From the invading alien race that threatens life on Earth as we know it, to the Autobots that rise up to protect humanity, the scope of the visual effects work for Transformers: Age of Extinction was both wide-ranging and technically challenging. Each film in the franchise has presented a series of challenges that eclipse those faced on the previous film by an order of magnitude and Age of Extinction is no different. The film, the most difficult and complicated so far, and the hardest film of my career, represented a new beginning for the franchise in virtually every way – new cast, new locations and a host of new characters to be realized by the visual effects team.
The ILM crew played a pivotal role in defining and creating this highly designed world, producing a scope and scale suitable for a science fiction epic. The film contains over 1200 visual effects shots supervised by Scott Farrar and his team and some 550 visual effects artists and numerous special effects technicians collaborated to bring the effects in Age of Extinction to life.
To capture everything director Michael Bay wanted to feature in the film - and this is where it got complicated - cinematography utilized eight different formats including: IMAX film, stereo IMAX, stereo HD, 35mm film, anamorphic, spherical, crash cams and HD video. The film was exhibited in traditional stereo 3D and stereo 3D IMAX.
The film also presented new challenges with regard to animation. For the first time in the series we introduce the Dinobots. These incredible alien robots were created from thousands of small metal parts and maintain an organic look regardless of the form they take. They transform in a unique manner changing from robot to dinosaur form, as opposed to robot to vehicle as the other characters. Some Transformers’ facial performances also took a leap forward becoming more human-like, driven by a modified set of traditional face shapes beneath their sculpted metallic features.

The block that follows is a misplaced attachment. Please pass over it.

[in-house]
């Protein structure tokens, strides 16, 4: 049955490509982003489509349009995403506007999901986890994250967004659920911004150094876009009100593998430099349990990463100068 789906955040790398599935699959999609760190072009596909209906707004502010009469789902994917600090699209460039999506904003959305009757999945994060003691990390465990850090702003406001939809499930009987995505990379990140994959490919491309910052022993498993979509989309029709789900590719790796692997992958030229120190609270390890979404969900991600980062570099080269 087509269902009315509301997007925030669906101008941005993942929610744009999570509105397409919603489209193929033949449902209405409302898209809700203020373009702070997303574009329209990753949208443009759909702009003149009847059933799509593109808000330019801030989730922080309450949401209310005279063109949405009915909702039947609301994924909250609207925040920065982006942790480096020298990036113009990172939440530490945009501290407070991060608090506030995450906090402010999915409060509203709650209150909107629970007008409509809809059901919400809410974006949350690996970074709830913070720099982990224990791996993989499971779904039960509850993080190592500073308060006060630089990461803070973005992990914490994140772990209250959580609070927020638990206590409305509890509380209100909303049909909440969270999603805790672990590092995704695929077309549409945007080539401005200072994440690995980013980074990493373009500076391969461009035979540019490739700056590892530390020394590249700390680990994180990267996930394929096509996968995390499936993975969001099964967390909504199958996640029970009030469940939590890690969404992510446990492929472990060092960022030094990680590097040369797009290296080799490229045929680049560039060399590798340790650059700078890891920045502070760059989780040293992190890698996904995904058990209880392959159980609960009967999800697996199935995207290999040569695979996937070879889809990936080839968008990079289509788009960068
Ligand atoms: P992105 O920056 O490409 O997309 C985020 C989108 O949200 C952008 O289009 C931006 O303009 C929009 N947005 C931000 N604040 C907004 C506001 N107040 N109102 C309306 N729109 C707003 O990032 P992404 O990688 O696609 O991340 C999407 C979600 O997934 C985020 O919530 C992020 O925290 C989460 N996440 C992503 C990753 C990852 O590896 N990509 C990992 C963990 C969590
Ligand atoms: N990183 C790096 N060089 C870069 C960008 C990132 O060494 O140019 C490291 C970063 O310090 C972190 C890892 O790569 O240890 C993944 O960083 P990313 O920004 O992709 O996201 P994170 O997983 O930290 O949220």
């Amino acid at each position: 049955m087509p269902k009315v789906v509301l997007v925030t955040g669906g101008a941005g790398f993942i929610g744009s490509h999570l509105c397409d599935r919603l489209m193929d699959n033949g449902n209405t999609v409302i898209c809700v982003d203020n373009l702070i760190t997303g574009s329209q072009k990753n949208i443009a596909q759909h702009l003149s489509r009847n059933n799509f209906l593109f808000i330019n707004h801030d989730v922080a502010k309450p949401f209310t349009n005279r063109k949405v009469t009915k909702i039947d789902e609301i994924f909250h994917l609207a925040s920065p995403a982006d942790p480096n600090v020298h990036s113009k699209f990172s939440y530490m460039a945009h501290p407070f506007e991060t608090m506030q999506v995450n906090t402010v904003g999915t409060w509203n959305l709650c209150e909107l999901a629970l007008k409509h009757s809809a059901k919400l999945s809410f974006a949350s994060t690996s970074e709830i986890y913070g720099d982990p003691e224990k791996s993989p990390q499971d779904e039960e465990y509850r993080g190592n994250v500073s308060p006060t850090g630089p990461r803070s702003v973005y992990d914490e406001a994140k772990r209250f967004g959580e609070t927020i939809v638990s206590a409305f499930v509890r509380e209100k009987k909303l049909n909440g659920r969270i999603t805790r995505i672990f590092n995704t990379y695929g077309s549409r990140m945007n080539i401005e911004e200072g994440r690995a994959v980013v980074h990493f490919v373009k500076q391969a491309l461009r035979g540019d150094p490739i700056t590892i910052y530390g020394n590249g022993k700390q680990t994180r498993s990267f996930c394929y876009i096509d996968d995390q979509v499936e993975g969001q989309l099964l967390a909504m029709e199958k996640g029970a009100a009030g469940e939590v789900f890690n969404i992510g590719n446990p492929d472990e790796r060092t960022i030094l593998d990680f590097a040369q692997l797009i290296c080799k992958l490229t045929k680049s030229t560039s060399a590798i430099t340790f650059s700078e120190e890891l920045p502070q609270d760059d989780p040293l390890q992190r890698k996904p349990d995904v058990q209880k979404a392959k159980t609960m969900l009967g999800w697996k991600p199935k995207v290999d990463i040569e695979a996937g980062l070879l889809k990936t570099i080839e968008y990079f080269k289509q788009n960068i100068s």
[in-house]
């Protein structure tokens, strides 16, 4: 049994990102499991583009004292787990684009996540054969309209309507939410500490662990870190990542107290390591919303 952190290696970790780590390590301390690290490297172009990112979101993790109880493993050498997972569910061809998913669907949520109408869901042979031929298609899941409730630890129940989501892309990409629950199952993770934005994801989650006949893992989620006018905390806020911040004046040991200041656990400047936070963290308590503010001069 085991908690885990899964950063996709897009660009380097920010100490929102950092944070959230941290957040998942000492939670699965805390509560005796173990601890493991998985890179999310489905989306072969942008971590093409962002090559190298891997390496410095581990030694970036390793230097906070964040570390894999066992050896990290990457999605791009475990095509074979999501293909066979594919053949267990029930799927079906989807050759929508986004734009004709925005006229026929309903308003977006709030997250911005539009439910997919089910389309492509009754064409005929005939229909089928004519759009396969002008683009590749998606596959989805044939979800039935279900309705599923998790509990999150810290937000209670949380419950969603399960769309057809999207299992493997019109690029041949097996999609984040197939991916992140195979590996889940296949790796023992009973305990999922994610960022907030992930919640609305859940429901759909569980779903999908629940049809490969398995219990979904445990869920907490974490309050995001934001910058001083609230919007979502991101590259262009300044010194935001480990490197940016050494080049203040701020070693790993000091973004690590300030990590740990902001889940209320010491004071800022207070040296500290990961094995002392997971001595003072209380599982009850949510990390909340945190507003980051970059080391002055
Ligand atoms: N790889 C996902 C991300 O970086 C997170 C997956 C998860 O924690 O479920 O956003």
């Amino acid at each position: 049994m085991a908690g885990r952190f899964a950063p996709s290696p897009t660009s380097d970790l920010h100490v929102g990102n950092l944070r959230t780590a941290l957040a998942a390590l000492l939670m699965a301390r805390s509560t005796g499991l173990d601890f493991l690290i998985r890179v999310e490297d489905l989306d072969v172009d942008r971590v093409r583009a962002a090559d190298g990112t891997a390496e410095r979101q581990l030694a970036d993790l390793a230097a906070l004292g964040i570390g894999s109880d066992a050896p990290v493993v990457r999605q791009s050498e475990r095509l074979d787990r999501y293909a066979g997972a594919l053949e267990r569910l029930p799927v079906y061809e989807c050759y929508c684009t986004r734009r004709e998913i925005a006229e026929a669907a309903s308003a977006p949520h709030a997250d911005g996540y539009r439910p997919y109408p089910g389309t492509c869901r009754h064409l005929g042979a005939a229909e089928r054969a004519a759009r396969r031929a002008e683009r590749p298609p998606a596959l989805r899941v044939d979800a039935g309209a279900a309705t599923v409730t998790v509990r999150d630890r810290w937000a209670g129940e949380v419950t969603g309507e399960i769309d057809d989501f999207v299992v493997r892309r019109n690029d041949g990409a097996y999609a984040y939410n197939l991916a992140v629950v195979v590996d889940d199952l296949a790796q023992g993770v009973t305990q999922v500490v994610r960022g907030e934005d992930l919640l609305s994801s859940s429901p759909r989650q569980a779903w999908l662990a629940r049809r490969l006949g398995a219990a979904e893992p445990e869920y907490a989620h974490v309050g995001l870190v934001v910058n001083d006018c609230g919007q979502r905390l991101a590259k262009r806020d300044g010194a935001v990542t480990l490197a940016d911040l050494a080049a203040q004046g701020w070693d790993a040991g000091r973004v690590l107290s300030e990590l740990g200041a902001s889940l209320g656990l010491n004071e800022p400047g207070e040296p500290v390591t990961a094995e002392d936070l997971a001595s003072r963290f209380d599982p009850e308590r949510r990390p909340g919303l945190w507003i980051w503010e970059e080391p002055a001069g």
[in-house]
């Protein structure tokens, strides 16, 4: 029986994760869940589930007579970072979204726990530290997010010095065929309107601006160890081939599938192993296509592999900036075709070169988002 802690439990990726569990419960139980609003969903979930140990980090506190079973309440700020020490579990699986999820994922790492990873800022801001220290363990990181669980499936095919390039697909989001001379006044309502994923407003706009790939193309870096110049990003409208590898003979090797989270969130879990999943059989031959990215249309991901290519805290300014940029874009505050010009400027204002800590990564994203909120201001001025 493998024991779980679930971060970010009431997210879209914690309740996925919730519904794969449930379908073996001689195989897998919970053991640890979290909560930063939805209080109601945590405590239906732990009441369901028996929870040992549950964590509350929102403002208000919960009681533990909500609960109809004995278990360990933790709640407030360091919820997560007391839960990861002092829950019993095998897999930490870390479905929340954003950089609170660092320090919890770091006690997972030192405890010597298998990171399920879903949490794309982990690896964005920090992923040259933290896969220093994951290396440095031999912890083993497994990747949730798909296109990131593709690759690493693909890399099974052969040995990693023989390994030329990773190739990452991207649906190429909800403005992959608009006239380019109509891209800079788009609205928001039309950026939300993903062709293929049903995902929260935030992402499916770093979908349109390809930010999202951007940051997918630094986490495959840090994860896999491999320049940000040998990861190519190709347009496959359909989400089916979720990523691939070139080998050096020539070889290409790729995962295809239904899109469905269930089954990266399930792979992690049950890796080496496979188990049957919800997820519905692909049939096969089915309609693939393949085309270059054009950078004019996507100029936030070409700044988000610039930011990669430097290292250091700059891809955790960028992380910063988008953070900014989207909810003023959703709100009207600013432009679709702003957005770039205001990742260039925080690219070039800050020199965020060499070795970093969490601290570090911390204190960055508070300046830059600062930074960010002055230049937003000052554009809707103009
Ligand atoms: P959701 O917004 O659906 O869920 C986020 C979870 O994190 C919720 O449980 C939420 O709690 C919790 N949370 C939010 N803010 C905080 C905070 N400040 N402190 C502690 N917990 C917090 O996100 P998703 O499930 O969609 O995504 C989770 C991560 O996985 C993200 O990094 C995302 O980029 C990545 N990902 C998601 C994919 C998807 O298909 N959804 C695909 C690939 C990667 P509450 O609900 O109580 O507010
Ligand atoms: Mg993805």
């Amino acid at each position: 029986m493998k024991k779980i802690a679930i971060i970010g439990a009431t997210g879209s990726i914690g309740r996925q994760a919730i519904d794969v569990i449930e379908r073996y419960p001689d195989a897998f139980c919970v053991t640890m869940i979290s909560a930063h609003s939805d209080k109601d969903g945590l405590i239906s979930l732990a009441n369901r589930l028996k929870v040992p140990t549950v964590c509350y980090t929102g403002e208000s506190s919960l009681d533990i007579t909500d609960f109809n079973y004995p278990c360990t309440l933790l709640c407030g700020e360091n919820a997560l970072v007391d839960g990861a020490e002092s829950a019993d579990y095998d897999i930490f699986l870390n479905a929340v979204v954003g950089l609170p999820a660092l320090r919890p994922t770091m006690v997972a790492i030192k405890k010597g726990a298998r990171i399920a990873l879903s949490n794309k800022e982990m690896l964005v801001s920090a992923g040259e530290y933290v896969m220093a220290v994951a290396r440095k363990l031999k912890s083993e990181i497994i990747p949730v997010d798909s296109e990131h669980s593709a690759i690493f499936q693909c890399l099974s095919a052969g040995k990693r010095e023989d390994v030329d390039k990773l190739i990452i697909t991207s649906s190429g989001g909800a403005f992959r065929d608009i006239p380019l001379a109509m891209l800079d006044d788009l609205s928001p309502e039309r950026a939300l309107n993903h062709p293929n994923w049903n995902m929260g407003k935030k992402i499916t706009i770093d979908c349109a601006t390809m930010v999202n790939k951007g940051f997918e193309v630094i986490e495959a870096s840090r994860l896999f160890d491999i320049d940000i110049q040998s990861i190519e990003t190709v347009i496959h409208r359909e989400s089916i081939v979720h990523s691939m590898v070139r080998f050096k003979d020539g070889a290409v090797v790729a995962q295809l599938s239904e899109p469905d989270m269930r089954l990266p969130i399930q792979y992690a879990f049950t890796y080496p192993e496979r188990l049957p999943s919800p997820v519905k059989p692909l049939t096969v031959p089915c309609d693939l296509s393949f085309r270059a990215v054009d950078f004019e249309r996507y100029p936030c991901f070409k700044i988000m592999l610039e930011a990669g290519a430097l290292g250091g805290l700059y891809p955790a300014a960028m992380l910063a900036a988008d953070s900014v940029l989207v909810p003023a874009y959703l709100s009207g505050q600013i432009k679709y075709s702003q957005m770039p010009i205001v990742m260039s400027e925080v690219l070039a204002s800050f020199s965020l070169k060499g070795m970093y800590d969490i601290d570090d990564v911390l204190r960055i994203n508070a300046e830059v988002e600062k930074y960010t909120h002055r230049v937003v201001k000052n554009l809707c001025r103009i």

Transformations, the hallmark of any Transformers film, also got an upgrade for Age of Extinction with the introduction of the Hypno-transform. This new type of transformation proved to be one of the most complex transformation types to date being driven by complex directable fluid simulations rather than traditional key frame animation.
The film features more fully CG sequences than in any Transformers film. The Knightship interior was one such virtual environment. It was immense and extremely complex in terms of architecture. Director Michael Bay captured many of the sequences himself operating a virtual camera in a motion capture volume with ILM’s real-time render engine. This system provided immediate feedback for the Transformers, whose motion was driven live by stunt performers and the environment itself. This not only sped up the workflow, but it ensured that Michael Bay’s vision for each shot would be carried from initial capture though to the final render.